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Hay River's Ray Benoit and his son Mark aboard the Eagle 2005, a cabin built on top of two 30-foot pontoons. The Eagle arrived in Inuvik three weeks after heading out on the Great Slave Lake from Hay River.

Homemade houseboats

Jason Unrau
Northern News Services

Inuvik (Aug 26/05) - Two curious-looking watercraft docked in town last week at the end of a three-week voyage down the Mackenzie River.

"I did this trip in a zodiac back in 1988 and decided to do it in style this time around," said Ray Benoit, captain of the Eagle 2005, which is basically a shack built on two 30-foot pontoons.

Benoit, who has lived in Hay River for more than 20 years, admitted his first trip nearly ended in disaster when his group got lost in the Delta.

"They sent the helicopters looking for us," he said. "This time I brought a compass."

Benoit also equipped the Eagle 2005 with a radio, a barometer, a nautical clock and detailed maps of the river.

Benoit's son Mark, two friends from Germany and Florence and Vern Burger - also longtime residents of Hay River - joined the adventure, as well.

The Burgers travelled in their own custom boat, a yellow shack mounted on two 15-foot pontoons and appropriately named the Queen Bee.

"You should've seen the Queen Bee on the (Great Slave) lake," said Benoit, recalling some rough weather the two boats navigated through. "I couldn't believe she made it."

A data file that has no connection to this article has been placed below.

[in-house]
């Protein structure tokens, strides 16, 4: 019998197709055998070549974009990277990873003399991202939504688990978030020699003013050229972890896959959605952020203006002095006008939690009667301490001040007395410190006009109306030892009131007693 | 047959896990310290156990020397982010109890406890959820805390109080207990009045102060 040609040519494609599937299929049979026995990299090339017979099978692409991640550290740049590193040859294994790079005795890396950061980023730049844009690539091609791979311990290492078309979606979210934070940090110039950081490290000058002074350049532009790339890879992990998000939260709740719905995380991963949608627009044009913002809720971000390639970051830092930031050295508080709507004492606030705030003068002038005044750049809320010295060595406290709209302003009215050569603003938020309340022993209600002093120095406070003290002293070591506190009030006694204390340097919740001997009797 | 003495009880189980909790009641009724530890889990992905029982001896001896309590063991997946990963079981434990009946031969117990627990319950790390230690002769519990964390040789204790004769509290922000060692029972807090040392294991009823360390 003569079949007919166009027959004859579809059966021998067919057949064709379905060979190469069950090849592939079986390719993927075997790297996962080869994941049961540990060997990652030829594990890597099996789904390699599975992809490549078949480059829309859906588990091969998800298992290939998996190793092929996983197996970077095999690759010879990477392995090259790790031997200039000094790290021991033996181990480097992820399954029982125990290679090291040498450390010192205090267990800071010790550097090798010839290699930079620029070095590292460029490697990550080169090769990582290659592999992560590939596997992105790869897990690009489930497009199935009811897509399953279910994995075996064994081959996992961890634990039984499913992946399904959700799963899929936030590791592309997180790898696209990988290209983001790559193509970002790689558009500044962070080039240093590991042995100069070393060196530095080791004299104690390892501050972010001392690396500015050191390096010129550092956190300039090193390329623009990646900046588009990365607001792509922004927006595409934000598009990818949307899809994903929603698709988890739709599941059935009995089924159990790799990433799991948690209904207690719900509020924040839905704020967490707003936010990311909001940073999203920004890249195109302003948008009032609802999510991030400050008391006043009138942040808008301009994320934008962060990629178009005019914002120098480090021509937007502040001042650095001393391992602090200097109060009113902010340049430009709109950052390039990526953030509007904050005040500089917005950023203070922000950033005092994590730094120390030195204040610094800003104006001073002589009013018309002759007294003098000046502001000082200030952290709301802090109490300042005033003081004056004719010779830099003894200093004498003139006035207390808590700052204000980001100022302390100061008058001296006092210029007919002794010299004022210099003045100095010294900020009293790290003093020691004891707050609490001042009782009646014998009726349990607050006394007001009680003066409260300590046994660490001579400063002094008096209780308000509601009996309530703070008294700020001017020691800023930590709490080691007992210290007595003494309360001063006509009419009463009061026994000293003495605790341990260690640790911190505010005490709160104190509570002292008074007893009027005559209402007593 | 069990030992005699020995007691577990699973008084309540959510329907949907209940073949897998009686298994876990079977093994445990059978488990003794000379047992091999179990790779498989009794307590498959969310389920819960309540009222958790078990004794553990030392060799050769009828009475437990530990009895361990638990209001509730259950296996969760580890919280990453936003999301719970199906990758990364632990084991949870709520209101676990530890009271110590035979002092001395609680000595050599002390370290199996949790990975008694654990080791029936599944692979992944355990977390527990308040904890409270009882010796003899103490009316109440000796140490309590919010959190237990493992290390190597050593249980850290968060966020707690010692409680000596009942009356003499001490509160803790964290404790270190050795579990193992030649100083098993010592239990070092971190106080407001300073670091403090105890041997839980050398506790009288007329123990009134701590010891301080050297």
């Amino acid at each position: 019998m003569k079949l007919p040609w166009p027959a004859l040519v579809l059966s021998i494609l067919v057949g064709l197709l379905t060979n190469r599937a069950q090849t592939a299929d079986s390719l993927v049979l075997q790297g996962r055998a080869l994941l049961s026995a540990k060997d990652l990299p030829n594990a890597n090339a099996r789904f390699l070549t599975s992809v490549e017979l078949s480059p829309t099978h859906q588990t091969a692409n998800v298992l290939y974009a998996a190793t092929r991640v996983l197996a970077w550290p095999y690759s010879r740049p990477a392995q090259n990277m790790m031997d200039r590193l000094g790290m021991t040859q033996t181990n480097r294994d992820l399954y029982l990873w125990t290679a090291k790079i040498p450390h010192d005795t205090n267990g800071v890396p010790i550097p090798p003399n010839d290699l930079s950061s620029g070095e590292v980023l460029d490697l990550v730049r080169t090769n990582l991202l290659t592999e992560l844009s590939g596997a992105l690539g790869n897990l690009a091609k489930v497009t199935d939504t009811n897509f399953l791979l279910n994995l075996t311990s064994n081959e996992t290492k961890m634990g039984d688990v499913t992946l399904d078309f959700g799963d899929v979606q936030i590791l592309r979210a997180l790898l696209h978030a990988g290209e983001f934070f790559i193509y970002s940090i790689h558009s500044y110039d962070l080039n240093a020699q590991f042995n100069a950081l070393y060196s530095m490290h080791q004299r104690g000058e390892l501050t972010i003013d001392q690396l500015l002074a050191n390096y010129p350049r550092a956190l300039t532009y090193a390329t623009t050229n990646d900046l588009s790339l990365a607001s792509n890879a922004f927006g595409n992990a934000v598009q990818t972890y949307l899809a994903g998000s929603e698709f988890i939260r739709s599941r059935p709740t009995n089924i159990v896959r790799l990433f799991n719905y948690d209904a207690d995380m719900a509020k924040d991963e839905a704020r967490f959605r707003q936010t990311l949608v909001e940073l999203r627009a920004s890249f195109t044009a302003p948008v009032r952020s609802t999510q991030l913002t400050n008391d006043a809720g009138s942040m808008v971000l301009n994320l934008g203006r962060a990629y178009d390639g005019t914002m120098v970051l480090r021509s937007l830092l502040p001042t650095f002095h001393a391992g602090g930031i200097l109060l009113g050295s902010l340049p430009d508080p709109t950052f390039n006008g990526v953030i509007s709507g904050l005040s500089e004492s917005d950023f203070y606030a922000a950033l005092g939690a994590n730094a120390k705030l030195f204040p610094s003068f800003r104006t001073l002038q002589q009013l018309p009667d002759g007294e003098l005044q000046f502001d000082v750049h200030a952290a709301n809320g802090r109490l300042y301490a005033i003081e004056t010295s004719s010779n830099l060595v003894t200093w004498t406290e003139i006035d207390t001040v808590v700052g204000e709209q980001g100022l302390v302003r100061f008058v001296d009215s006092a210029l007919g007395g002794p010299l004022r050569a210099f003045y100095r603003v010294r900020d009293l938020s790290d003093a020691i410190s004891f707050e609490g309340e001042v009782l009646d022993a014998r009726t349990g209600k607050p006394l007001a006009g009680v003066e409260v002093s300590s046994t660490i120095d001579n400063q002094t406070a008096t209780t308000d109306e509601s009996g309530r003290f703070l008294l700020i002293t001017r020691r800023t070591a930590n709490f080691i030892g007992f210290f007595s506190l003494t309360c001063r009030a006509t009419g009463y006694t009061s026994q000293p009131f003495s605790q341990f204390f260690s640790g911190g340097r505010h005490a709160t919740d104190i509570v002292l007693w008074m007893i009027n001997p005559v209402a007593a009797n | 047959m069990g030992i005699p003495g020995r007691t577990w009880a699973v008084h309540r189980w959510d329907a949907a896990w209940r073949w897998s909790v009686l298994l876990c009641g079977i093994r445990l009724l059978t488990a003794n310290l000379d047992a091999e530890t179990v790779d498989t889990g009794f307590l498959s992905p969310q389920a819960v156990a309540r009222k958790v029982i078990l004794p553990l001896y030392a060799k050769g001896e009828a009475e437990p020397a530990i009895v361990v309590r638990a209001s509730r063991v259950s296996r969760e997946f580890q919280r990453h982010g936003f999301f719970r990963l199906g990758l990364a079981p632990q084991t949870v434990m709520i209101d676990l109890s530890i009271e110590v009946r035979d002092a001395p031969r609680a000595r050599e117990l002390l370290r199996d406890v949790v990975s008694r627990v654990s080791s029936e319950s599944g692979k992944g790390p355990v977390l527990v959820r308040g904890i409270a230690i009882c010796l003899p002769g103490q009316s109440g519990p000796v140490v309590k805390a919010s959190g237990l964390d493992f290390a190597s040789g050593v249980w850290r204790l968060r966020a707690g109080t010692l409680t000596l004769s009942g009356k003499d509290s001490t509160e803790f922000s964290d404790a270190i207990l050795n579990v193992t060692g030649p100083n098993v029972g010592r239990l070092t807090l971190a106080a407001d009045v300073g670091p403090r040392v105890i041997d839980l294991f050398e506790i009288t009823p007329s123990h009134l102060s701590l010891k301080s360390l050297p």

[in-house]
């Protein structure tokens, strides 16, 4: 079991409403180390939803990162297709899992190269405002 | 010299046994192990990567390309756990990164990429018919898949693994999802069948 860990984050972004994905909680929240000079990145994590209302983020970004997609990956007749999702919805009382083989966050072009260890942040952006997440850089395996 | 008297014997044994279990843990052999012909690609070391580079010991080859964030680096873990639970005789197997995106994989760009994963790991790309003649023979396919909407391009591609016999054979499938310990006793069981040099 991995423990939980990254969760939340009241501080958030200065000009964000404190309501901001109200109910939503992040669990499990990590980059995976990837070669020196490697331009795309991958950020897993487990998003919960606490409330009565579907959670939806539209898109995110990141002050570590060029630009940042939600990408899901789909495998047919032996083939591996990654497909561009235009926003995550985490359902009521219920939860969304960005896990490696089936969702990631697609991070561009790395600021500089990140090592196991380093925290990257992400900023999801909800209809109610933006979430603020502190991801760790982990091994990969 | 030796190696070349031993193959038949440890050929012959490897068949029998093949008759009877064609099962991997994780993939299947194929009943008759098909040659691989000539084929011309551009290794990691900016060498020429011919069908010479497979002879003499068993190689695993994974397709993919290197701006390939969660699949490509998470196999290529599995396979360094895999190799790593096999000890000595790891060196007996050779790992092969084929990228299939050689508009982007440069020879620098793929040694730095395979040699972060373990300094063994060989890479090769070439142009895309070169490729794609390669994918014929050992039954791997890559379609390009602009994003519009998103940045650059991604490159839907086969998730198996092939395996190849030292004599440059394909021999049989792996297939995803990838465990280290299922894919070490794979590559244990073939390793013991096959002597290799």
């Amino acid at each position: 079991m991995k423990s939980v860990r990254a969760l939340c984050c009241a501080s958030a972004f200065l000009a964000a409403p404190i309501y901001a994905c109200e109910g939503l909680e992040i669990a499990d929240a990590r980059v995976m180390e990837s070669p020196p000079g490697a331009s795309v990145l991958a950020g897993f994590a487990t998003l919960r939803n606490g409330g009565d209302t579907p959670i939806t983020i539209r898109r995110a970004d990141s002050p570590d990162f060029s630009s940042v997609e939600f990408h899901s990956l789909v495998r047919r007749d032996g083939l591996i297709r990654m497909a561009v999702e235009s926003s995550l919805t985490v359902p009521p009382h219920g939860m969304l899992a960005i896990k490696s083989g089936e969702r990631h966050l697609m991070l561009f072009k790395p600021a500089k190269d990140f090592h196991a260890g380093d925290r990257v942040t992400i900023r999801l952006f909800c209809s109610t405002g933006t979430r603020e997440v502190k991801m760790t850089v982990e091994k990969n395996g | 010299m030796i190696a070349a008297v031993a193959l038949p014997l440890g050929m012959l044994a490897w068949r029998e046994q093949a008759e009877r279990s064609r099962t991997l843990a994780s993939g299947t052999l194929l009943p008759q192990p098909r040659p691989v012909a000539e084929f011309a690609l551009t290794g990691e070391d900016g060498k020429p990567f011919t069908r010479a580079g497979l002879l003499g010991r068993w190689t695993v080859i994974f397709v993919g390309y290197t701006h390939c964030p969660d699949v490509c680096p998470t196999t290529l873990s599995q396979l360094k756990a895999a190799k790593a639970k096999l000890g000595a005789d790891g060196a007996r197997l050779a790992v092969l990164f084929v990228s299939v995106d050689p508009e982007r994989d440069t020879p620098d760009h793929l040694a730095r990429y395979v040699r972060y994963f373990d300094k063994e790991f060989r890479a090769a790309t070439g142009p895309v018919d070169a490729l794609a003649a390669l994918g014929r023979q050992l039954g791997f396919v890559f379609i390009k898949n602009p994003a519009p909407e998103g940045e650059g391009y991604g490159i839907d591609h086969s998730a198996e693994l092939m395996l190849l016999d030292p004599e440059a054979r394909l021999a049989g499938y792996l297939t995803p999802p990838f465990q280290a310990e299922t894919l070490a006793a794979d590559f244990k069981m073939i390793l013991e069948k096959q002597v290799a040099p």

Vern Burger's version of the events that transpired at the beginning of the trip spoke less of disbelief and more of the confidence he had in the Bee and his seamanship.

"I was proud of her," he said, patting his custom river-craft. "I had to open the front and back doors to let the waves pass through the cabin, though."

A perhaps-wiser Mrs. Burger opted out of the stormy lake crossing and rode to Fort Providence with her son.

There she rejoined Vern and the crew of the Eagle 2005.

The plan to run the river in such a manner was hatched, according to Benoit, five years ago, but the ship itself took just two weeks to construct.

As for the group's plans after disembarking, Benoit and company plan to take in the sights of Inuvik.

The younger Benoit spent the weekend at Noel and Alice Andre's fish camp in Tsiighetchic, learning how to make dry fish.

"I'm happier than a clam," said Ray, resting his feet on the Eagle's bridge. "When I was my son's age living in New Brunswick, I built a raft with a sail, took it out to sea and had the best time. Now look at me. I'm 60 and still having a ball with rafts."